Dismissal of Suit Against Journalists Upheld

SAN DIEGO (CN) – A California appeals court upheld the dismissal of an action against an investigative news outlet that had written numerous articles that raised ethical questions over an environmentalist lawyer’s lawsuits.

The Fourth Appellate District panel on Wednesday unanimously affirmed the dismissal, on anti-SLAPP grounds, of a case brought against nonprofit Investigative Newsource by San Diegans for Open Government, another nonprofit with strong ties to environmental attorney Cory Briggs. Briggs had been the subject of several investigative articles by the news outlet that delved into ethically questionable lawsuits targeting public entities.

Investigative Newsource, or inewsource, and its founder Loretta Hearn ran stories about Briggs and the environmentally oriented lawsuits he brought against multiple public entities in and around the San Diego area.

Briggs is married to an environmental consultant Sarichia Cacciatore, who prepares environmental analyses for public entities.

In February 2015, inewsource printed articles noting how Cacciatore was the consultant on several projects which later were the subjects of lawsuits brought by Briggs. The relationship prompted conflict of interest questions, given that it appeared Cacciatore tipped her husband about vulnerabilities in various environmental analyses that could result in lawsuits and court victories.

In one article, the news outlet said Briggs sued the city of San Diego claiming inadequacies in the biological analysis of a site near the Mexican border which was slated for development. Cacciatore was the project biologist for the site.

Hearn’s inewsource later reported the environmental-consulting business that employed Cacciatore agreed to pay the city $143,000 in an effort to resolve the potential conflict of interest claims.

Despite pushback, inewsource continued to publish unflattering articles about Briggs and Cacciatore, including one that found discrepancies and errors on documents about where they live and vote.

Briggs and Cacciatore consistently denied wrongdoing, demanded retractions and asked the articles be removed from the website. Hearn refused.

Other articles focused on the structure of several nonprofits, including San Diegans for Open Government, which were linked to Briggs, his law firm and some of his close relatives.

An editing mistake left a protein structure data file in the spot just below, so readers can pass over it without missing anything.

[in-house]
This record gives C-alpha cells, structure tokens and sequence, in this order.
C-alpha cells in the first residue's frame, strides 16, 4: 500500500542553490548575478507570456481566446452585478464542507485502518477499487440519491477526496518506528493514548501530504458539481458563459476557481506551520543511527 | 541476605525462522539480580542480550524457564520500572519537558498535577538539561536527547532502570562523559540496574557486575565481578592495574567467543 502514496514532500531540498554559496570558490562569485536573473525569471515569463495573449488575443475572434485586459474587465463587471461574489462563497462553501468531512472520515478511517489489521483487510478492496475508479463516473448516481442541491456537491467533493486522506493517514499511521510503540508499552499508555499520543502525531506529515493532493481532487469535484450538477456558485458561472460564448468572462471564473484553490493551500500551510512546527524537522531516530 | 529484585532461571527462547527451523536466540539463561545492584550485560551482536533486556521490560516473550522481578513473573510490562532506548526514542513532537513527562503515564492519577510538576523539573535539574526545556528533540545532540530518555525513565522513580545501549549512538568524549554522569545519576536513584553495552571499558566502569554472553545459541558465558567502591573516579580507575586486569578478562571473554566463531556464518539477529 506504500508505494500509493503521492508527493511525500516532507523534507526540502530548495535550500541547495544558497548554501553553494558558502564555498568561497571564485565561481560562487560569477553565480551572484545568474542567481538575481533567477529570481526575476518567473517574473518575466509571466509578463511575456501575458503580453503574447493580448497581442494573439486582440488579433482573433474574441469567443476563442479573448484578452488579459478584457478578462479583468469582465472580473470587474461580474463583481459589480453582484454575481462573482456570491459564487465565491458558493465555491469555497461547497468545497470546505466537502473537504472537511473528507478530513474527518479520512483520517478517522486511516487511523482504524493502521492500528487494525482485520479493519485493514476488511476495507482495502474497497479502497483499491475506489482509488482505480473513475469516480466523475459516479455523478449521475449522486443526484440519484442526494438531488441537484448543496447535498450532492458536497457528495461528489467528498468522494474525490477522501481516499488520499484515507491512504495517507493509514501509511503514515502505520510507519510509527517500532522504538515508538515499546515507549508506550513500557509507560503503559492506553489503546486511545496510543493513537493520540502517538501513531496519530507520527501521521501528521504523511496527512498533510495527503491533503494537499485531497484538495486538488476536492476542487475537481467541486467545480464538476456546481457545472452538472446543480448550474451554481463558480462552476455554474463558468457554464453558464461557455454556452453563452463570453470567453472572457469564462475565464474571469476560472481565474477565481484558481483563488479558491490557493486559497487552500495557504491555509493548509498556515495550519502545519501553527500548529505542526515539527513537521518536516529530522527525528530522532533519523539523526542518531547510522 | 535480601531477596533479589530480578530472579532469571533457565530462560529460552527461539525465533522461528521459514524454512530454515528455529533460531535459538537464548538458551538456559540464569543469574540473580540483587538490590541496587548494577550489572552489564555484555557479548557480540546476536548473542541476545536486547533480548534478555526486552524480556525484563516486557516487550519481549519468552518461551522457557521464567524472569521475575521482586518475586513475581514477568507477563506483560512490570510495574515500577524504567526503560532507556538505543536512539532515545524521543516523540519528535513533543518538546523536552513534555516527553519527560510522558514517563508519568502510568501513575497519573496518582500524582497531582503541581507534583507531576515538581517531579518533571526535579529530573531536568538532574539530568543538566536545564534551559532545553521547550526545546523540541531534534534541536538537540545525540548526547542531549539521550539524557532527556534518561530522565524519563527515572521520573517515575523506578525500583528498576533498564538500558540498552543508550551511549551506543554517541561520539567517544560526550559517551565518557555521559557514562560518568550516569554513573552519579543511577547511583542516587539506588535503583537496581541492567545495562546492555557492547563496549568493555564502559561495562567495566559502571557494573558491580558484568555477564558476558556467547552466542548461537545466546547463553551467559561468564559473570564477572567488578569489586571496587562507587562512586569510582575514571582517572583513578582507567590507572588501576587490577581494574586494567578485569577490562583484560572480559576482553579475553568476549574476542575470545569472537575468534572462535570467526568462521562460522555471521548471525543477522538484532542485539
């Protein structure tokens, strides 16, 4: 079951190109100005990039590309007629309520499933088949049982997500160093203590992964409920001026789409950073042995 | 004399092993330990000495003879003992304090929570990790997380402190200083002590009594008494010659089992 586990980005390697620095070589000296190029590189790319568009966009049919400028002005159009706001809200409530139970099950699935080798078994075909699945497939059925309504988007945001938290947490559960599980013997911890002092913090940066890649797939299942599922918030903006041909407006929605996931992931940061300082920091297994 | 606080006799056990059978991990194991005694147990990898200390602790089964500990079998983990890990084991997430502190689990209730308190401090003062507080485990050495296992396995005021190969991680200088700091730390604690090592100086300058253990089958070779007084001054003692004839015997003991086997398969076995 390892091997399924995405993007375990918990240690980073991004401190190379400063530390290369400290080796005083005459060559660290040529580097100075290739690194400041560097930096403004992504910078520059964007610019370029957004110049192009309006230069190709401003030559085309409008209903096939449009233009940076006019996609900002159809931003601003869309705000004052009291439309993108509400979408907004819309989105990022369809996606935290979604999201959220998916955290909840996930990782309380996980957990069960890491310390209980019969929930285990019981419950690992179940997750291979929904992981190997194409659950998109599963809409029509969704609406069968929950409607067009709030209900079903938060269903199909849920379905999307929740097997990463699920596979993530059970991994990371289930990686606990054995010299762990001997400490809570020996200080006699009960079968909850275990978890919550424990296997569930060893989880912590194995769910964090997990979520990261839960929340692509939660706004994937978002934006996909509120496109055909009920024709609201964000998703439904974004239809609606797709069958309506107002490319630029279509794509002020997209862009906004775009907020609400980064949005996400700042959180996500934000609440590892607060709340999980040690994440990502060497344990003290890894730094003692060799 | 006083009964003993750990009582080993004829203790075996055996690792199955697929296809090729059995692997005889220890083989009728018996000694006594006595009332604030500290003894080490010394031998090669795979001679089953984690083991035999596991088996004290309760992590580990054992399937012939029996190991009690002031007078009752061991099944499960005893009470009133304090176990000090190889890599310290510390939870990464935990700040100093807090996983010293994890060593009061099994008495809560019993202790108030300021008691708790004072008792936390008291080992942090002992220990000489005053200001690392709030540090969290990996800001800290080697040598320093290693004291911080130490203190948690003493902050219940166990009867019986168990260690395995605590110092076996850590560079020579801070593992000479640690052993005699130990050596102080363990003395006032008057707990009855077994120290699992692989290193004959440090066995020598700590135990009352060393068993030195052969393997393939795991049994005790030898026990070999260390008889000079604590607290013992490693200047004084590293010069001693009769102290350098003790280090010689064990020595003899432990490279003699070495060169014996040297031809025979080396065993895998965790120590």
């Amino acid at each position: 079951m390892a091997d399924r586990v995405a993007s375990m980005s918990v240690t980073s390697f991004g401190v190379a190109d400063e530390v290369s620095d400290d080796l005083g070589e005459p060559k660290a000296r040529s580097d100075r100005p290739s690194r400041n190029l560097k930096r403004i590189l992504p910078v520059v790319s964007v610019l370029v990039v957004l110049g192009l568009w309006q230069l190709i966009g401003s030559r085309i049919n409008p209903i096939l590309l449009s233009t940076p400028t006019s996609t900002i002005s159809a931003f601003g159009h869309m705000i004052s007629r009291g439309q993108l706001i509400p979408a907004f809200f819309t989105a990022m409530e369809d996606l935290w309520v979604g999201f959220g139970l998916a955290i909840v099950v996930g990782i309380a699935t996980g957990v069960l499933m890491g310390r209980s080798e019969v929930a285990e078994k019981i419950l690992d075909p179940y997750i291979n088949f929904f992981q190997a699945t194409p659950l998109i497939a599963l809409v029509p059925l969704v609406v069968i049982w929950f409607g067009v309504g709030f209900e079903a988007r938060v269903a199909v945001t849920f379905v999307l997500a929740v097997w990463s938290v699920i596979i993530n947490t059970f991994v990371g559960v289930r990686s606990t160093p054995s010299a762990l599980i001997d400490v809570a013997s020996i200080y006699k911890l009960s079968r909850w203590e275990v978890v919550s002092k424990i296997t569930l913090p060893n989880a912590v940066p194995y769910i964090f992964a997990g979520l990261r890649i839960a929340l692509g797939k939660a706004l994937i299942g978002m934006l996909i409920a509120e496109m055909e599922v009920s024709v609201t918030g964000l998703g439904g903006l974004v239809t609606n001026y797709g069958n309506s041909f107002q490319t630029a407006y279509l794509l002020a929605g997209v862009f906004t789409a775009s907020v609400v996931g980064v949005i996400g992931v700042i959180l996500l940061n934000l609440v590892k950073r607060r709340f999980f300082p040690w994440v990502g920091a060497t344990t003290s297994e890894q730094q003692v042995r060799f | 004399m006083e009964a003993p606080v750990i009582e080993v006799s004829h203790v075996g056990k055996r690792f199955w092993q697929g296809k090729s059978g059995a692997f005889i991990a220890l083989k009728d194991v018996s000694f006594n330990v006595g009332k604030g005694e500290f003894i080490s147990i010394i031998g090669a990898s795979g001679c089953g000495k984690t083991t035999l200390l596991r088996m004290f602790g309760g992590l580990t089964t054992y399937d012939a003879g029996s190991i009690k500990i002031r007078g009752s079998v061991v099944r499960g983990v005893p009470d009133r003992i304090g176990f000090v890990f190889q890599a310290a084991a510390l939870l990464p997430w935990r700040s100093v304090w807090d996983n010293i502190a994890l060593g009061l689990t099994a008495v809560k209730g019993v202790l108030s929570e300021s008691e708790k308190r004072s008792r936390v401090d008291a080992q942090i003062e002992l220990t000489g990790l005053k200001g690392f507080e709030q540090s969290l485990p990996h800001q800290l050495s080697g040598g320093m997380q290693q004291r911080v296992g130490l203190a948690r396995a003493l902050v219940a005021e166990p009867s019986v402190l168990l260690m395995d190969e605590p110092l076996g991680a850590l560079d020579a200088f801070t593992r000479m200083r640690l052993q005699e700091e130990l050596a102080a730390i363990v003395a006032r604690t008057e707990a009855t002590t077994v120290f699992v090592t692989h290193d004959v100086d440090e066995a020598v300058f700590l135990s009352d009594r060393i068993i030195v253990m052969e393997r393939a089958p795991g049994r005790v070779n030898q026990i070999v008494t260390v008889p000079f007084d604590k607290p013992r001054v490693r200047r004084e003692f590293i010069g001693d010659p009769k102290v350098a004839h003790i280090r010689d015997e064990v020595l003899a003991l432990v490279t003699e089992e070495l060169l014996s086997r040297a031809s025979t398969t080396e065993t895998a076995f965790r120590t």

After this barrage of critical inquiries into his legal conduct, San Diegans for Open Government sued Hearn, inewsource, San Diego State University’s public-radio station KPBS, the university, the California State University system and the San Diego State University Research Foundation.

In the initial complaint, the group accused the university radio station and Hearns of self-dealing of public funds regarding an agreement between Hearns and the university to share resources in order to produce more in-depth investigative pieces.

Since Hearns is a professor at the university, the group said the 2012 agreement allowing Hearns and her inewsource staff to use KPBS facilities in exchange for letting the radio station run the investigative content amounted to self-dealing and a misuse of public funds since both parties were affiliated with the same public entity.

“The gist of San Diegans for Open Government’s complaint is the contracts between KPBS and inewsource violate statutory prohibitions on self-dealing involving public funds because Hearn was allegedly influencing both sides of the transaction – for SDSU as a faculty member, and for inewsource as its executive director,” Associate Justice Gilbert Nares wrote in the ruling.

However, the defendants quickly countered the lawsuits with anti-SLAPP motions, asking the trial court to dismiss the case as a blatant attempt to intimidate the media organizations and stop the steady stream of critical articles.

The trial court agreed and dismissed the case in 2016.

On appeal, San Diegans for Open Government argued that because its lawsuit targeted the impropriety of the 2012 negotiations for office space and not the production of any news stories, the case should be decided on the merits.

The appellate panel disagreed.

“News stories addressing issues of public interest do not arise out of thin air,” Nares wrote in the 41-page ruling. “They often require newsgathering using offices, internet access, studios, and production services. Providing office space and related newsgathering facilities in exchange for investigative news stories furthers protected speech.”

Nares also noted that even if the issue wasn’t about press freedom and protected activity, San Diegans for Open Government “offered no admissible evidence to support its claims” of improper self-dealing involving public funds.

Associate Justices Richard Huffman and William Dato concurred with Nares in the ruling.

 

 

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